Lights Are On But Nobody's Home: Standpoint Gallery, London
GLENN BROWN, JEMIMA BROWN, TOBY CHRISTIAN, SAM DARGAN, NADINE FEINSON, NICK HORNBY, LIANE LANG, FIONA MACDONALD
Exhibition: 24 June - 23 July 2011
Light's Are On But Nobody's Home celebrates a resurgence of portraiture in contemporary practice, but particularly a current fascination with the obscured, cheating or adulterated visage.
Suggestive of the inability to locate a subject, which has both scientific and theoretical bases, the works presented deal in what might even be described as anti-portraiture, a conscious refusal to allow the 'meeting' to happen between the viewer and the person portrayed, so denying the (historically) central purpose of the portrait.
Glenn Brown's series Layered Portraits refigure several portrait etchings by Lucien Freud, Rembrandt or Urs Graf, layering one atop another until the face dissolves into a puddle of blackness. This blackness draws us into relationship with what seems like an unknowable other, all the more imposing for his/her indistinctness. This process is mirrored in sculptural form by Nick Hornby, whose 'trybrids' blend three portrait busts into one by virtualising the merging on computer, then turning the result into cast marble resin. The result is suggestive of genetic modification gone to mayhem - a beautiful monsterization, and the almost total loss of humanity.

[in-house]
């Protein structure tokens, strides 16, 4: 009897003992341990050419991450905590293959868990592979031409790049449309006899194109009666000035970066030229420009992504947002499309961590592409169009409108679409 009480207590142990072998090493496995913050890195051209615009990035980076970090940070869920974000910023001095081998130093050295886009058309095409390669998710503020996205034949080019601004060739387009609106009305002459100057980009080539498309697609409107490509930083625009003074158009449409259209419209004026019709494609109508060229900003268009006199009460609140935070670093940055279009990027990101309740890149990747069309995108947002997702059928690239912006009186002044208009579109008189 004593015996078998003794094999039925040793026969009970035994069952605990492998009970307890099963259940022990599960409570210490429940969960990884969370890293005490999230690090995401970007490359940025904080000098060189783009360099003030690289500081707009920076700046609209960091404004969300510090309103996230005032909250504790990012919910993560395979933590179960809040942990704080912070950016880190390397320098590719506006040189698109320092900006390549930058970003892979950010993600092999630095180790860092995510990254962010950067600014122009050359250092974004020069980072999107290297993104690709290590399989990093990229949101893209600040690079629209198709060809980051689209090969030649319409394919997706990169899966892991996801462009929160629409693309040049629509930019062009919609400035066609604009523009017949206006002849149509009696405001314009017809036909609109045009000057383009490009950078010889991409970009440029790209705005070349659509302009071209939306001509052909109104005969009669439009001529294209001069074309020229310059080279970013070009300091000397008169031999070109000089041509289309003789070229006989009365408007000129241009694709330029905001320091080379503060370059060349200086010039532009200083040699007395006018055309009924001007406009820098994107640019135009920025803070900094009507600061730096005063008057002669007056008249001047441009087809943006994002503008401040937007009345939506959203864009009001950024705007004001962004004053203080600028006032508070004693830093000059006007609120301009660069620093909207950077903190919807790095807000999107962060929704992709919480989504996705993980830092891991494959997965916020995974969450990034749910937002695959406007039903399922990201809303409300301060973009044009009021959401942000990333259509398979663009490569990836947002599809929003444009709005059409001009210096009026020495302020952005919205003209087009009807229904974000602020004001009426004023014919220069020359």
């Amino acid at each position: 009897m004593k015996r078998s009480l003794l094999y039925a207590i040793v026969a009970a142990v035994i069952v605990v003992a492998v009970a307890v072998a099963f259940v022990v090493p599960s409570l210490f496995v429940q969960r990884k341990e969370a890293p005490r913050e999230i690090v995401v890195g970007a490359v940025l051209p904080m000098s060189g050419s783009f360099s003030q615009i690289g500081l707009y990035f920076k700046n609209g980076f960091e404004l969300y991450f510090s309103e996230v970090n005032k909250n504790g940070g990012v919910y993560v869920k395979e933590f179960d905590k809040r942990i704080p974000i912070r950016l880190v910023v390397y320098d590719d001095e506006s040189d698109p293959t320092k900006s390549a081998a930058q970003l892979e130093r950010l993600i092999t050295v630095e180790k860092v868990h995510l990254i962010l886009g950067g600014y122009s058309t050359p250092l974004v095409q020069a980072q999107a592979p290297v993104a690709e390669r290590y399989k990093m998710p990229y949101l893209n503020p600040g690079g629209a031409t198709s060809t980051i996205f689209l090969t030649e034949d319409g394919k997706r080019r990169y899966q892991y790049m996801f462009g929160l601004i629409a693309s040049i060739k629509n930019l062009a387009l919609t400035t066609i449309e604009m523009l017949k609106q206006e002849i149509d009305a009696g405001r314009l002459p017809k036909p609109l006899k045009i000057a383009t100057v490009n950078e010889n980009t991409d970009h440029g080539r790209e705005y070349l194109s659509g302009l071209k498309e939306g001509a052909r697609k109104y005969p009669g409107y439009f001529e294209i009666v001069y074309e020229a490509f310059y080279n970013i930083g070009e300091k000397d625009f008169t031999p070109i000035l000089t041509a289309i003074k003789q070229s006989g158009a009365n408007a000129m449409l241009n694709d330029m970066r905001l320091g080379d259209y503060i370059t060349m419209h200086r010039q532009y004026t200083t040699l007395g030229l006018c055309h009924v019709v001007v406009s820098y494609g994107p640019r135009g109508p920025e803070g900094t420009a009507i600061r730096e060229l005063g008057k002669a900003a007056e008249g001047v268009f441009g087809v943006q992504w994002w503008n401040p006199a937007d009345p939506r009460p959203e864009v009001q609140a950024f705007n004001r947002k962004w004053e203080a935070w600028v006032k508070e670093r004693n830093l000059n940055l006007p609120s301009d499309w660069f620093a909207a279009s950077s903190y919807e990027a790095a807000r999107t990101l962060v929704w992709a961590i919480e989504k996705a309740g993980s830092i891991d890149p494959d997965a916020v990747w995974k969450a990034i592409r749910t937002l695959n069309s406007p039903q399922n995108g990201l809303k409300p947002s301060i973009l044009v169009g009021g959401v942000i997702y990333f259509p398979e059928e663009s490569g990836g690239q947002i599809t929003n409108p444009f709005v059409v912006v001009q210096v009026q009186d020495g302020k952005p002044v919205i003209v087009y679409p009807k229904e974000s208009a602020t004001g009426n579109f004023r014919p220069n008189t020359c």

Nadine Feinson sees painting as a medium of potential motion. She plays with the notion of an unstable, dissembling image, taking inspiration from modern scientific and philosophical concepts of perception and emergence. Her Heads loom out from the intense activity of her surfaces, to which it seems they may soon return. Fiona MacDonald's paintings and sculptures are similarly charged with a time-based energy, the tandem sense of growth and decomposition implying a technological fast-forward and rewind. Her interest in the slipperiness of reality as concept is informed by the increasingly vulnerable and mutable idea of selfhood revealed by neuroscience.
Jemima Brown uses sculpture, drawing and time based media to create humanoid avatars occupying a zone between the animate and the inanimate. Liane Lang creates realistic sculptural figures through casting, using these as props in her staged photographic and video works. In both instances the uncanny encounter is convened and sustained through a strong sense of presence, even as we know that the figures are not 'real'.
SamDargan's small intense portrait series Heroes and Villains of Future Generic Socialist Republic depict the embattled individuals of a corporate nightmare future, making sorry attempts to escape their bland fate by painting the masks of superheroes onto their pudgy faces. Toby Christian's piece The Pianist is a nearly empty tails jacket with a 'Rodin' sculpture sewn into the sleeve. It creates a strange piece of ephemera from a performance that didn't happen, suggesting the absence of the subject - the abject remnants standing for the invisible, unattainable whole.